Who pays when driverless cars collide?

Charlotte Personal Injury Attorney Matt Arnold answers the question: ” Is a tractor-trailer accident the same as an automobile accident?”


As the idea of autonomous vehicles inches closer to reality, many questions remain to be answered. There are questions about safety and reliability and central to both is the issue of legal liability. Today, when an accident takes place it’s the driver (and his or her insurance company) that is personally on the hook for any damages. Once the driver cedes control to a machine, who becomes liable then? The vehicle’s owner? The vehicle’s manufacturer? The software designer?


Broken-windshield-Charlotte-Injury-Law-Firm-300x225The truly terrible hypothetical situation that ethicists continue to puzzle over sheds light on the issue of driverless car crash liability. Let’s say an autonomous vehicle is driving down the street at full speed carrying a passenger. A pedestrian suddenly jumps into traffic, leaving the vehicle no ability to safely brake. What happens next? Does the vehicle crash into and kill the pedestrian or does it instead leave the road, colliding with a nearby tree, even if that means killing the passenger? Though no one claims to know the right answer to this particular ethical riddle, many experts are starting to believe they do know who will pay.


Auto insurance experts and even some car manufacturers themselves are saying that it’s highly likely, if not assured, that the auto manufacturers will become liable for accidents caused by driverless cars. After all, manufacturers are today held responsible under product liability laws for technical aspects of the vehicle that malfunction and cause harm. If, down the road, the vehicle becomes entirely autonomous and causes an accident that leads to harm, it only seems reasonable that the manufacturer will be held financially accountable.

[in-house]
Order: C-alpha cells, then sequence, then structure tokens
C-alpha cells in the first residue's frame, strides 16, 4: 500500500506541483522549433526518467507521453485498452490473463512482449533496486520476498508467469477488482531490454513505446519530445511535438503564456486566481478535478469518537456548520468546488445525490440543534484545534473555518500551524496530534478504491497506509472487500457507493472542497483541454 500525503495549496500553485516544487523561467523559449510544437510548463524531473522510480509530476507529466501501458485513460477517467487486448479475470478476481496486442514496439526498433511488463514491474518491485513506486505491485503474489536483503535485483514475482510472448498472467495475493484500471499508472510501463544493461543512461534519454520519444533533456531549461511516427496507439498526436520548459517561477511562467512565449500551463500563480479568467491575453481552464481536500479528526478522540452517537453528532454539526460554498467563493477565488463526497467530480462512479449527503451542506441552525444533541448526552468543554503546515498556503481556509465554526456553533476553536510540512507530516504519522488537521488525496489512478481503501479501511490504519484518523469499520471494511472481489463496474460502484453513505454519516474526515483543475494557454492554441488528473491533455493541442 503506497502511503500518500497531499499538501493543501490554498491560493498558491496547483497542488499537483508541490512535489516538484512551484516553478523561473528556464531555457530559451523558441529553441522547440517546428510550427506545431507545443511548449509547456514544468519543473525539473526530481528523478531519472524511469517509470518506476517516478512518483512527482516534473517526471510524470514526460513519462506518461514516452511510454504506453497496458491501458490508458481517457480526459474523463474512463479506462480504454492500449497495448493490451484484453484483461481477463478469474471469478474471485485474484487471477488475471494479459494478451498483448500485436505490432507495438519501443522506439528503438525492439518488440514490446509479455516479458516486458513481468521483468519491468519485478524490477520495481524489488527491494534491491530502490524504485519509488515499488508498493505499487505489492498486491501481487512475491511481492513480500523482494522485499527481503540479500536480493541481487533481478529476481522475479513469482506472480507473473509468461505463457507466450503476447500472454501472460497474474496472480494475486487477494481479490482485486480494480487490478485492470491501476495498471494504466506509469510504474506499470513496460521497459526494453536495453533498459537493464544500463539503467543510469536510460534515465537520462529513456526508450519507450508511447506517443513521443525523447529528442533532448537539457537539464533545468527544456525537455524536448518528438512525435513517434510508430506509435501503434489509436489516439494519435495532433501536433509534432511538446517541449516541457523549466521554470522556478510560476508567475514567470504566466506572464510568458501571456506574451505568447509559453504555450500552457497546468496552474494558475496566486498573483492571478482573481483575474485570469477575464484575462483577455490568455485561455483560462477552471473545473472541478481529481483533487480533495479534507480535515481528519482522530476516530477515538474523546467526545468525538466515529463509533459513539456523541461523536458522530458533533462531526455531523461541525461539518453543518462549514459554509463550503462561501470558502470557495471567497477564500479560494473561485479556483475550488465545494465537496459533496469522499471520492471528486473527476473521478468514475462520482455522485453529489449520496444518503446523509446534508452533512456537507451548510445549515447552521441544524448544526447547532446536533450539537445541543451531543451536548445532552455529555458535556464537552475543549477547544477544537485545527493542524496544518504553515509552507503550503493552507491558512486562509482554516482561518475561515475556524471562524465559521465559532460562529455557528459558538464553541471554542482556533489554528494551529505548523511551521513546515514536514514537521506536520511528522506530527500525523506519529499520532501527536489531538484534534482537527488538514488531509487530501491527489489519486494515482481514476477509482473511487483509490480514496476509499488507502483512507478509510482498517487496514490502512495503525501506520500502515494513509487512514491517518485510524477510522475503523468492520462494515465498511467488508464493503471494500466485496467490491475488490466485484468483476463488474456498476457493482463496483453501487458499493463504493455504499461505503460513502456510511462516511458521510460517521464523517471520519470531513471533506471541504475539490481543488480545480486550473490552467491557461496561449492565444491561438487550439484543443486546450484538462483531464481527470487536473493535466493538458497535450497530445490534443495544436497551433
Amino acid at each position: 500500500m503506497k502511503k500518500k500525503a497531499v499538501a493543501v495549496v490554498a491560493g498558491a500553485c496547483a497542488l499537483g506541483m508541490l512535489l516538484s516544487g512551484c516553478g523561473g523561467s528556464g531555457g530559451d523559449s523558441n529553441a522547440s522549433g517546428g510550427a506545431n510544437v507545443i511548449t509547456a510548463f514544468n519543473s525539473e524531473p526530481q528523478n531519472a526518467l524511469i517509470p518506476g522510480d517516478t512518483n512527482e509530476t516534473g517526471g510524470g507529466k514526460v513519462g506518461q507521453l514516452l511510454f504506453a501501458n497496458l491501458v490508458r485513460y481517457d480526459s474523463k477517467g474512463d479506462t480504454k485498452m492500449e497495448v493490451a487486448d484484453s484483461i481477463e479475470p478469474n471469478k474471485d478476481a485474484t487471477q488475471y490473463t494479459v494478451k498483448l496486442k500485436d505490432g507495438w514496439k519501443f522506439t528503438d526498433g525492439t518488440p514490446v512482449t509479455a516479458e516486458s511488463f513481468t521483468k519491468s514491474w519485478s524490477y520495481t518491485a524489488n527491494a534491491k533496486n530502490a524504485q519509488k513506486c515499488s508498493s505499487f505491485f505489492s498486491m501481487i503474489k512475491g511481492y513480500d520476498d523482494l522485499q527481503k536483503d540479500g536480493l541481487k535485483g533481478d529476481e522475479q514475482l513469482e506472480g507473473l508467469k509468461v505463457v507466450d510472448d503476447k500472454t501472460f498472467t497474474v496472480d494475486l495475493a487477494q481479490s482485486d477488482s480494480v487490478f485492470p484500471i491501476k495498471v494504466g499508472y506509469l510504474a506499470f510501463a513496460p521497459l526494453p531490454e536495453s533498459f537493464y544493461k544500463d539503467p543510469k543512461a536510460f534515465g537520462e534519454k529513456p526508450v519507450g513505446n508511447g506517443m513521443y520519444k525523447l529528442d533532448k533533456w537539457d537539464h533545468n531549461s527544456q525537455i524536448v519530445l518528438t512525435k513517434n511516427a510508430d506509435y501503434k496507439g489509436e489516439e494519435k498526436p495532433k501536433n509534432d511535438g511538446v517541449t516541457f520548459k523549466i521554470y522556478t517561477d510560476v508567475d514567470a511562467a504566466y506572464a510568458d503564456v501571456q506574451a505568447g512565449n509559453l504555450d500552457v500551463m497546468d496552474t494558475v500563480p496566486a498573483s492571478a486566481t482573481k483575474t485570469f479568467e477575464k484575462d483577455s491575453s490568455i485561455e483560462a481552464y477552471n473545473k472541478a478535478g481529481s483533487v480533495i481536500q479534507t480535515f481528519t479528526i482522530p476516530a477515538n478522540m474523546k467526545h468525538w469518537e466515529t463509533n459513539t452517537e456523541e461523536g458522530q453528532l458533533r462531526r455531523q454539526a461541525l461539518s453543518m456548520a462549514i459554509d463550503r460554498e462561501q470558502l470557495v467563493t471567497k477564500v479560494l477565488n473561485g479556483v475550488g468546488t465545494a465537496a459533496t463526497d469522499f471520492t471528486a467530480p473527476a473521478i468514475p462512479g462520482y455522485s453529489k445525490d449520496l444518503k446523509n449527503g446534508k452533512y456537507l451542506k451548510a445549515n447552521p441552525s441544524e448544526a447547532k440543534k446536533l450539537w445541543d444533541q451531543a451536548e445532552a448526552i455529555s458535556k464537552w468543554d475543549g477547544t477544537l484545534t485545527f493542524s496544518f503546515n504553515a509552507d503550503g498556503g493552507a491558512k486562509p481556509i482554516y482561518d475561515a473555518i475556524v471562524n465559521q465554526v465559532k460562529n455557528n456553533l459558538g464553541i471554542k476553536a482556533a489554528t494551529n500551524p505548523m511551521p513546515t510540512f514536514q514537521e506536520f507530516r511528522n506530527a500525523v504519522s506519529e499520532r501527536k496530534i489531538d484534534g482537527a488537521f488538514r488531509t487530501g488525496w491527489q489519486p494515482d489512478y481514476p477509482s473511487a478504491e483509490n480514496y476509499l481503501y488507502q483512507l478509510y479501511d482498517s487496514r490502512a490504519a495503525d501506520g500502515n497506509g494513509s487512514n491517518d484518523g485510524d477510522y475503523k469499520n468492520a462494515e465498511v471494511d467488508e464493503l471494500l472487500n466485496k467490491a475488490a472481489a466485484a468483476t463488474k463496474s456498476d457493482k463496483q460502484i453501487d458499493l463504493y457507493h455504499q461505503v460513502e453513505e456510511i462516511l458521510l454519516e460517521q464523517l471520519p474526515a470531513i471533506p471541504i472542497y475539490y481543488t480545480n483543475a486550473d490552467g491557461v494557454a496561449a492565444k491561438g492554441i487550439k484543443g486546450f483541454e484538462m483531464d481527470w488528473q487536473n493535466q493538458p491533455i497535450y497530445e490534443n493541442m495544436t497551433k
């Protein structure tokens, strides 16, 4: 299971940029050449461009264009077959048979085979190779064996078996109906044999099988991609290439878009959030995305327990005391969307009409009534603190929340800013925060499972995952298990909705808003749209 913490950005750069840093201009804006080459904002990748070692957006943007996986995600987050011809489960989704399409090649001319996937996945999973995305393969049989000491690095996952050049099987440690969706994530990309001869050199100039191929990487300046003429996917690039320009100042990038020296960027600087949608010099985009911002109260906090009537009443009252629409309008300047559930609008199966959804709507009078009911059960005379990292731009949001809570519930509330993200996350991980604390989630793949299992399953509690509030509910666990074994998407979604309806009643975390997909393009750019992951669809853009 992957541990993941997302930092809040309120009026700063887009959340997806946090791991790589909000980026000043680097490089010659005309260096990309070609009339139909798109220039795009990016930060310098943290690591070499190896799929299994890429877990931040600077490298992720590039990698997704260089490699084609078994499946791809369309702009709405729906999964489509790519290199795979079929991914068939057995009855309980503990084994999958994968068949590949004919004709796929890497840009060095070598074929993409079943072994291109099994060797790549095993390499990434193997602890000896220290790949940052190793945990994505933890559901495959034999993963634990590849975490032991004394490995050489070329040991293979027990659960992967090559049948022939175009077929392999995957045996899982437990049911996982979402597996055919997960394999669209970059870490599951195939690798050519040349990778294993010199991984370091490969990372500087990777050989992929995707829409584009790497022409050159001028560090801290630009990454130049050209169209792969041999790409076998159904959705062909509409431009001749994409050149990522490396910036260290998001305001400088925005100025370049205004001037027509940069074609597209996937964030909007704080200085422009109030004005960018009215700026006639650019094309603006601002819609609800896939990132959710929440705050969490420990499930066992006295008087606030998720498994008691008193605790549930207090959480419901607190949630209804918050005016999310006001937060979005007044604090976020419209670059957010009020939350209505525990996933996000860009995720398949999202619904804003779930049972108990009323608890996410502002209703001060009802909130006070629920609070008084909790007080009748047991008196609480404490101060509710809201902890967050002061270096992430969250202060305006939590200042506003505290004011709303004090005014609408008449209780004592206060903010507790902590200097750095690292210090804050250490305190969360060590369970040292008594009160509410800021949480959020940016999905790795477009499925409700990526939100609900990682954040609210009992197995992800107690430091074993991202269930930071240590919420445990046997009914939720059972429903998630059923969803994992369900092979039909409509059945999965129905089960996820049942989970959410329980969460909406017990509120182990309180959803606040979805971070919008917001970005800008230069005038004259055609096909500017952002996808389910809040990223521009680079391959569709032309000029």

In fact, a recent study done by an authority on autonomous vehicles found that the shift in liability from individuals to the automotive and software industries could represent an enormous change in how personal injury claims are handled in the future. One way that personal injury claims will change is that there will likely be many multitudes more information available. Experts say that police reconstruction may no longer be necessary, as the powerful computers in vehicles will store exponentially more data about what caused the accident and who precisely is to blame.


Another big change is that rather than proving a person was negligent, injured accident victims will instead need to prove that the autonomous system responsible for the crash was more dangerous than a human driver would have been in a similar situation. Using a different but similar approach, plaintiffs would need to show that other, safer autonomous driving systems exist and that the system responsible for the accident thus failed to provide reasonable levels of protection.


Though it may seem as if experts have worked it all out, the reality is that courts will ultimately decide how liability is apportioned. Expect that as autonomous vehicles become more common, there will be some growing pains as the legal system tries to move quickly to catch up with technology.


If you or someone close to you has been injured, contact an experienced personal injury attorney today who can help you receive the compensation to which you may be entitled. Contact Arnold & Smith, PLLC for a free consultation, call at 704-370-2828 or click here for additional resources.


About the Author

Matt Matthew Arnold is a Managing Member of Arnold & Smith, PLLC, where he focuses on the areas of family law, divorce, child custody, child support, alimony and equitable distribution.

Mr. Arnold was raised in Charlotte, where he graduated from Providence Senior High School. He attended Belmont Abbey College, where he graduated cum laude, before attending law school at the University of North Carolina at Chapel Hill on a full academic scholarship.

A board-certified specialist in the practice of Family Law, Mr. Arnold is admitted to practice in all state courts in North Carolina, in the United States Federal Court for the Western District of North Carolina, in the North Carolina Court of Appeals and Supreme Court, and in the Fourth Circuit United States Court of Appeals in Richmond, Virginia.

In his free time, Mr. Arnold enjoys golfing and spending time with his wife and three children.





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